In the early 2000s, a group of community theatre companies identified the advantages to leasing a shared space for rehearsals and offices. An opportunity on the former Currie Barracks was found that would be available for a medium-to-long term lease while the Barracks were redeveloped into a residential area.
They moved into the Community Arts Centre (CAC) in 2003, with the word that when the lease expired in 2008, the building would be demolished to make way for condos.
In 2007, the discussions began on what we would be looking for in a new space and how to get into it quickly. As time has shown, we were not ready on time for a 2008 demolition! But the markets were in our favour, and 2008 was pushed to 2010, which was in turn pushed to a “to be determined” date.
By this point, of course, the ball was rolling. An operating model had been decided upon, one that took the operation of the building away from the day-to-day running of a theatre company (StoryBook) and created a third party that could be tasked with finding, renovating and managing a community theatre production facility in Calgary. That company is the Calgary Community Theatre Ltd., a not-for-profit private company owned by 2 not-for-profit societies: currently StoryBook Theatre and Front Row Centre Players.
A few false starts and some changes in the names and faces behind the scenes, but by 2010, the CCTL was in the position to put in a bid for the license of occupation for the Beddington Heights Community Centre when the opportunity was offered by the City of Calgary in May 2010.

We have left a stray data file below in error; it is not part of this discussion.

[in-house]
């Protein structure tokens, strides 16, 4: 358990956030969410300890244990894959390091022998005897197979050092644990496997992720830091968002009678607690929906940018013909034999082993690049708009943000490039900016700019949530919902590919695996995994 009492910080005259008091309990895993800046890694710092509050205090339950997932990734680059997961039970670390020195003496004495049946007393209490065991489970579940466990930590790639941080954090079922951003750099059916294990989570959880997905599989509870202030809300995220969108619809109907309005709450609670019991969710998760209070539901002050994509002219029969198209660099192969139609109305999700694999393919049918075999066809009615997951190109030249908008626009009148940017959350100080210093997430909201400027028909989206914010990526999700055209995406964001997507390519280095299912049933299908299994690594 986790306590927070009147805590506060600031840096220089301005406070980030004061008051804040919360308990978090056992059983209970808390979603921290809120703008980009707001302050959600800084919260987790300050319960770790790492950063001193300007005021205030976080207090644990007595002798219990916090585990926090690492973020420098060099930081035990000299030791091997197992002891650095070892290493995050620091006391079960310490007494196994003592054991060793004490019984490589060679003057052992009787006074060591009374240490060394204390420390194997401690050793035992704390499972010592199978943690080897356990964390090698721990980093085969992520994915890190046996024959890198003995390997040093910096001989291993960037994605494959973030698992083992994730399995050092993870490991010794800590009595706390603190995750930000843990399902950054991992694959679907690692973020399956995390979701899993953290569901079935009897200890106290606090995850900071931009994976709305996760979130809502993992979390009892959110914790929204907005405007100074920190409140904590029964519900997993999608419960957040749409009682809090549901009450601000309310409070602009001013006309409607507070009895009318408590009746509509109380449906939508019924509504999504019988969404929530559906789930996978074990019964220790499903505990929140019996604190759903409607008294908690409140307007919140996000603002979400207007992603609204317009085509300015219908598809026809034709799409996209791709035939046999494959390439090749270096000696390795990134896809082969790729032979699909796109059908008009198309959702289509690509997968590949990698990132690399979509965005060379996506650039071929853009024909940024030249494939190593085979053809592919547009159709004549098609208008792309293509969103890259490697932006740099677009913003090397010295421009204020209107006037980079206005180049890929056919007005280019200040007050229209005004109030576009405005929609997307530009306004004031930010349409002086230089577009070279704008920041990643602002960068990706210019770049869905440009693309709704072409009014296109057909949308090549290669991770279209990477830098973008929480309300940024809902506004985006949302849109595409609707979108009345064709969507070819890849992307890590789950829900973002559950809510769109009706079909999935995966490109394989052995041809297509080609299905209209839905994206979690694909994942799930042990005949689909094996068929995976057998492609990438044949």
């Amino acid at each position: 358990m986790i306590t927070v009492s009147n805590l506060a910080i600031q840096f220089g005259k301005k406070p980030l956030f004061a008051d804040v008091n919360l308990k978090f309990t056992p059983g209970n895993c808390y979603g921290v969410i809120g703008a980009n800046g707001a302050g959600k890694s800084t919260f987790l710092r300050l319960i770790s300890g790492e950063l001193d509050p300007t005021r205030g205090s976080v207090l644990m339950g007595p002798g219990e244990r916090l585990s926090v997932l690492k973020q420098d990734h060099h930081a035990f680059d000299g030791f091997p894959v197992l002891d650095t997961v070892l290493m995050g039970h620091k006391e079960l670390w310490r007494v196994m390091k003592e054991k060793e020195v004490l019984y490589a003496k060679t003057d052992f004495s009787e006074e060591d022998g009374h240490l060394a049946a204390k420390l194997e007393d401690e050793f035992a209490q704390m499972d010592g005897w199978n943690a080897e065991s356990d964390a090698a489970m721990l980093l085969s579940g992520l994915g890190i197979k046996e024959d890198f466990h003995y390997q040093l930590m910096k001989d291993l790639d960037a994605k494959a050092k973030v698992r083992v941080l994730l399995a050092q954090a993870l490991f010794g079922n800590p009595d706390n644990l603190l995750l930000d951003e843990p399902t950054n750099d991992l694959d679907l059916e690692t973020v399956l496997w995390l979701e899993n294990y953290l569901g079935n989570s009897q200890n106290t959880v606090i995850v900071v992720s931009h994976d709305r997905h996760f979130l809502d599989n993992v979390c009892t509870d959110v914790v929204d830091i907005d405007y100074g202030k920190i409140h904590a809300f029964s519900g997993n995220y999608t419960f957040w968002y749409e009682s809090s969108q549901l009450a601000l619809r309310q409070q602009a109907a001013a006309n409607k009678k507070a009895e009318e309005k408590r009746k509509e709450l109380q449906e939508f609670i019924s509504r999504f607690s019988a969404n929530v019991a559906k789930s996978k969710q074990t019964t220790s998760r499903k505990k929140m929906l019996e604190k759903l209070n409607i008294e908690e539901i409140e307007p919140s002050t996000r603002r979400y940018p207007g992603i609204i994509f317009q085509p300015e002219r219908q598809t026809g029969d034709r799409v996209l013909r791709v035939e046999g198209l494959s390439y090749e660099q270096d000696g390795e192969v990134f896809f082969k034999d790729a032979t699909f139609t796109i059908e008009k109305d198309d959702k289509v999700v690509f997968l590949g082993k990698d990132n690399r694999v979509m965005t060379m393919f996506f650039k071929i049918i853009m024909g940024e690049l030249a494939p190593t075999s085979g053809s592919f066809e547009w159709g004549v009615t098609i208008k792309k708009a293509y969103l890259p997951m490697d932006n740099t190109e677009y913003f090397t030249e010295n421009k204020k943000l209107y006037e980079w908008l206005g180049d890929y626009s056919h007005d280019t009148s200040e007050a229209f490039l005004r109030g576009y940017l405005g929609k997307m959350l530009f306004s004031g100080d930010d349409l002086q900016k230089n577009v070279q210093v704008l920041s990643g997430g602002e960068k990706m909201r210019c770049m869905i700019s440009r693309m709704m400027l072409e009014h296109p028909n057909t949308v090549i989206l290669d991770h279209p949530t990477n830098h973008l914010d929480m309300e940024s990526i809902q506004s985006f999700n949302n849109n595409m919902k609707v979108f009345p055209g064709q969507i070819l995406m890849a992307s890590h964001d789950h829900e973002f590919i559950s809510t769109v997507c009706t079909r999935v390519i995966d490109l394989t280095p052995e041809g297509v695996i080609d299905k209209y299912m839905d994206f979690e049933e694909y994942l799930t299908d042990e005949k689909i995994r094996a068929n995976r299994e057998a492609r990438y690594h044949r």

The Beddington Heights Centre was formerly run by the Beddington Heights Community Association (BHCA), who released their license to the city after realising that running a building was not core to their mandate. By finding another operator, BHCA is free to spend their time and efforts on their programming, much like the community theatre organizations who have created the CCTL to run their facility for them.
On January 31, 2012, the City of Calgary announced the award of the Licence of Occupation of the Beddington Heights Community Centre at a small celebration with Alderman Gael MacLeod, and we have begun in earnest to discuss the future of this facility – both as an accessible facility to those in the community and as an exciting hotspot of community theatre in the city.
The CCTL is excited to be moving into a facility already partially occupied by a thriving Before and After School Program and will be doing everything possible to accommodate the needs of this program throughout renovations and changes to the operation of the building.
The details of the renovation of the Beddingon Heights project will be posted to the blog on an ongoing basis. The goal here is to be as open as possible, but what that means is sometimes we will say something that may later prove to not be true. This is not because we are trying to mislead anyone or making false promises, it just means that later information has changed the situation.